Investors considering the electronics-manufacturing services sector haven't had much to inspire them over the past quarters -- even years -- and that trend hasn't changed much in the latest quarter.Instead of consistent growth, EMS companies have offered investors consistent restructuring and a glut of inventory, rather than surplus profits. "The last two to three years have been a bit of a reality check for these guys, which tends to be more painful than not," says Amit Daryanani, an analyst with RBC Capital Markets. The industry, which has traditionally assembled printed circuit boards for its original equipment manufacturer clients like PC companies and consumer-electronics firms, has tried to capitalize on the outsourcing trend, expanding their services into areas like design and repair services and branching out into new markets to grow. But at the same time, a number of the companies are still rebuilding from the tech bust while scrambling to hold on to market share. "Generally speaking, I would say that the EMS companies in the U.S are losing share to the Asian companies, specifically, Hon Hai," says Ben Lu, an analyst who follows the industry for J. & W. Seligman. His firm holds shares of Hon Hai, which is traded on the Taiwan Stock Exchange, and Jabil Circuit ( JBL - Get Report). As the largest EMS provider in the world, Hon Hai's sales are expected to grow over 35% to more than $35 billion this year, Lu says. Its nearest competitor is about half its size: Singapore-based Flextronics ( FLEX - Get Report)
Jabil, the sector's consistent stalwart, posted a
rare earnings miss in June and announced plans to cut jobs and close plants. It is also undergoing an options probe. Plexus ( PLXS - Get Report), which soared earlier in the year, disappointed investors in July with weak guidance. "There's excess capacity in the industry," Daryanani says. "What I wonder is, given the excessive competition, if OEMs have a stronger leverage position, EMS companies are holding the extra inventory to keep the current business in place." (His firm seeks to do business with the companies it covers.) After the second quarter, excess inventory at EMS firms was up about 16.5%, on average, while companies guided revenue to grow about 7% or 8% sequentially, Daryanani says. Inventory and revenue should build at about the same pace. "If demand doesn't live up to expectations for the second half of the year, you're more likely than not to have an inventory correction in the supply chain," Daryanani says. Part of the reason for the inventory build-up is also due to restructuring, as companies move from high-cost to low-cost regions, he says. While closing plants should -- in theory -- pay off in the long run, it also hurts margins because firms are stuck with fixed assets and depreciation, Seligman's Lu says.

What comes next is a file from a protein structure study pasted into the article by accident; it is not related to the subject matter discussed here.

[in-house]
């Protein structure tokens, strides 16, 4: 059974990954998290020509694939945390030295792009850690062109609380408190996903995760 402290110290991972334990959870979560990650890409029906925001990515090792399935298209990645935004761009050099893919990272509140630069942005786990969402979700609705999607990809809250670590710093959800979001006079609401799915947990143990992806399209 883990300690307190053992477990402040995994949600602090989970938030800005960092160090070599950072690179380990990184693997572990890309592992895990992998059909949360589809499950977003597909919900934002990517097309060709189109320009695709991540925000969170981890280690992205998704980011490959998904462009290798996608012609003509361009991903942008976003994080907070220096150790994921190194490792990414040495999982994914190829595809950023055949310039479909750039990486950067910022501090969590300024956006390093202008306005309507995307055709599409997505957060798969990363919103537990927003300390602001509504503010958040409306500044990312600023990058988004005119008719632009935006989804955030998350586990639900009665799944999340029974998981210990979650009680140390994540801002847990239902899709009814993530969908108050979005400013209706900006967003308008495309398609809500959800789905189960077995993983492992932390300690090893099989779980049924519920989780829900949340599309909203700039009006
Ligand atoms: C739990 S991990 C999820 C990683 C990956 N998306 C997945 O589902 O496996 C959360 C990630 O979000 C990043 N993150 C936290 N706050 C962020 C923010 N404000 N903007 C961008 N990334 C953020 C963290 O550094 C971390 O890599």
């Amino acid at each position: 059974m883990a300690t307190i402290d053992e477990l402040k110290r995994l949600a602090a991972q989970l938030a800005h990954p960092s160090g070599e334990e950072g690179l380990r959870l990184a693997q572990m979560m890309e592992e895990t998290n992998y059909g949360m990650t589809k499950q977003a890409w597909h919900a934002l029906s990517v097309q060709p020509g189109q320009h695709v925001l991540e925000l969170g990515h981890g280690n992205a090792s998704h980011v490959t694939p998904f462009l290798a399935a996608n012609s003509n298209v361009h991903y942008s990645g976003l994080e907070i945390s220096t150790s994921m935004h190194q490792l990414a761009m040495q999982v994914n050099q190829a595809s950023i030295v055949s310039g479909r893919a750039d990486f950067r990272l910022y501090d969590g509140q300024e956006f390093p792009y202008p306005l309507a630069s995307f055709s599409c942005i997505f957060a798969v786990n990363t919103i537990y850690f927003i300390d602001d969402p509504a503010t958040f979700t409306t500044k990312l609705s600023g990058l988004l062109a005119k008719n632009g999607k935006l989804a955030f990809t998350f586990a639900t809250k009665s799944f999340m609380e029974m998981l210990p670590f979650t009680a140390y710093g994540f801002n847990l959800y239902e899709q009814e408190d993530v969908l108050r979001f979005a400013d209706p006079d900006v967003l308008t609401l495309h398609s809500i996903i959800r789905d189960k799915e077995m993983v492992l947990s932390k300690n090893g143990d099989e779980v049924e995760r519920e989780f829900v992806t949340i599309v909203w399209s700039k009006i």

And companies, like Celestica ( CLS - Get Report), Solectron ( SLR) and Sanmina-SCI ( SANM - Get Report), which have a larger presence in the high-end communications business (like routers and switches) have had a harder time recovering from the tech downturn and seem to be perpetually restructuring. When Solectron
reported its third-quarter results at the end of June, it said it planned further restructuring to boost profitability. Investors in these companies have endured a lot of pain. As for Sanmina and Solectron, "their performance has been atrocious over the past few years," says Richard Stice, an equity analyst with Standard & Poor's. As of Tuesday's close, Sanmina has tumbled 23.7%, Solectron is off 14.1% and Celestica has dropped 11% since the start of the year. Jabil has fallen 25.2%, while Plexus, which was on a spring tear -- topping $46 in May -- now trades at $24.36.Meanwhile, Benchmark Electronics ( BHE - Get Report) is up 10.6%, and Flextronics has grown 13.6% since the beginning of 2006. Cisco's ( CSCO - Get Report) good performance in the latest quarter, which helped lift the Nasdaq, should help provide stable revenue for Celestica and Solectron, which count the networking giant among their largest customers. Still, analysts say the constant restructuring activity is a more pressing issue. Adding to its woes, Sanmina is under investigation by the Securities and Exchange Commission and recently received a delisting warning from Nasdaq because it failed to meet a deadline to file its most recent 10-Q.
To propel growth, EMS firms have been expanding into other areas, like the medical, automotive and industrial sectors. These nontraditional markets have helped, but they are growing off a smaller base, Stice says. Projects in the newer areas are generally smaller and take longer, says Seligman's Lu. For instance, the market for devices like heart monitors can't compare with the millions of laptops and cell phones sold each year, and regulatory approvals are much stricter in that area. Still, even with smaller volume, the projects are more complex and the margins are higher. For his firm to dive into other U.S-based EMS companies, they would need to show consistent revenue growth between 20% to 30%, at a profitable pace and with better margins, Lu says. For example, Celestica sales were essentially flat this quarter compared with last year, and Solectron sales grew 3.8%. Investors are likely to follow suit and stay on the sidelines.